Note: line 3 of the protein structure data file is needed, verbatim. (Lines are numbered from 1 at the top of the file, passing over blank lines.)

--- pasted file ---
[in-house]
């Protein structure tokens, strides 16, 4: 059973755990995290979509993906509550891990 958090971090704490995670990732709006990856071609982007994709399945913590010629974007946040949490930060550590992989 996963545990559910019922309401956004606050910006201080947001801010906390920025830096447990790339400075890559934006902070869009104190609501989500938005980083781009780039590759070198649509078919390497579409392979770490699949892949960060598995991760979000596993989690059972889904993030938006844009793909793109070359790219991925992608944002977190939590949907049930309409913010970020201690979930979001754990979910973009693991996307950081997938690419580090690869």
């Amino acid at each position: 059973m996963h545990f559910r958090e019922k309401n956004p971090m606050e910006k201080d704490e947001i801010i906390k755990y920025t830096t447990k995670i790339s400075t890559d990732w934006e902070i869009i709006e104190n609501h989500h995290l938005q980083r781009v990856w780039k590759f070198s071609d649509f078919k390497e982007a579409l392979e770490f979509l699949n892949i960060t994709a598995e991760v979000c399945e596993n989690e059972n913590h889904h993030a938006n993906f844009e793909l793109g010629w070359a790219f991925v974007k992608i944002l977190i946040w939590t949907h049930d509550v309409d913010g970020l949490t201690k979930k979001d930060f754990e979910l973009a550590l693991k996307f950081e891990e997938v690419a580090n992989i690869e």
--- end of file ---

């Amino acid at each position: 059973m996963h545990f559910r958090e019922k309401n956004p971090m606050e910006k201080d704490e947001i801010i906390k755990y920025t830096t447990k995670i790339s400075t890559d990732w934006e902070i869009i709006e104190n609501h989500h995290l938005q980083r781009v990856w780039k590759f070198s071609d649509f078919k390497e982007a579409l392979e770490f979509l699949n892949i960060t994709a598995e991760v979000c399945e596993n989690e059972n913590h889904h993030a938006n993906f844009e793909l793109g010629w070359a790219f991925v974007k992608i944002l977190i946040w939590t949907h049930d509550v309409d913010g970020l949490t201690k979930k979001d930060f754990e979910l973009a550590l693991k996307f950081e891990e997938v690419a580090n992989i690869e």